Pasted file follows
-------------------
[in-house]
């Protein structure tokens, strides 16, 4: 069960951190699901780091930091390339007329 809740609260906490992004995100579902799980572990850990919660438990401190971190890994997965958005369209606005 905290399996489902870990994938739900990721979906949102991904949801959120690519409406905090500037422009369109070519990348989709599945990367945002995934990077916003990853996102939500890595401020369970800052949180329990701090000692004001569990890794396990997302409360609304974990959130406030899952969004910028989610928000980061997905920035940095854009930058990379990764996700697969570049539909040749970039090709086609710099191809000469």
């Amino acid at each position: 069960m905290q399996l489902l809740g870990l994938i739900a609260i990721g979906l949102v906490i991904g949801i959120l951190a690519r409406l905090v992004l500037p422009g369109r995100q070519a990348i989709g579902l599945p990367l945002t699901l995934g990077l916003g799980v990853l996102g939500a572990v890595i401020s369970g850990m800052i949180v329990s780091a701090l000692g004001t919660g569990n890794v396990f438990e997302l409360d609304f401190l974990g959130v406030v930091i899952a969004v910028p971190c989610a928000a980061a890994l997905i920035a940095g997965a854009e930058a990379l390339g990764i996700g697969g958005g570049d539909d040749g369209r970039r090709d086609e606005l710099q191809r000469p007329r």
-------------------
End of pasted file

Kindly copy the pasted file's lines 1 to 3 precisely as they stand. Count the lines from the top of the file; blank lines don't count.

[in-house]
């Protein structure tokens, strides 16, 4: 069960951190699901780091930091390339007329 809740609260906490992004995100579902799980572990850990919660438990401190971190890994997965958005369209606005 905290399996489902870990994938739900990721979906949102991904949801959120690519409406905090500037422009369109070519990348989709599945990367945002995934990077916003990853996102939500890595401020369970800052949180329990701090000692004001569990890794396990997302409360609304974990959130406030899952969004910028989610928000980061997905920035940095854009930058990379990764996700697969570049539909040749970039090709086609710099191809000469």
């Amino acid at each position: 069960m905290q399996l489902l809740g870990l994938i739900a609260i990721g979906l949102v906490i991904g949801i959120l951190a690519r409406l905090v992004l500037p422009g369109r995100q070519a990348i989709g579902l599945p990367l945002t699901l995934g990077l916003g799980v990853l996102g939500a572990v890595i401020s369970g850990m800052i949180v329990s780091a701090l000692g004001t919660g569990n890794v396990f438990e997302l409360d609304f401190l974990g959130v406030v930091i899952a969004v910028p971190c989610a928000a980061a890994l997905i920035a940095g997965a854009e930058a990379l390339g990764i996700g697969g958005g570049d539909d040749g369209r970039r090709d086609e606005l710099q191809r000469p007329r």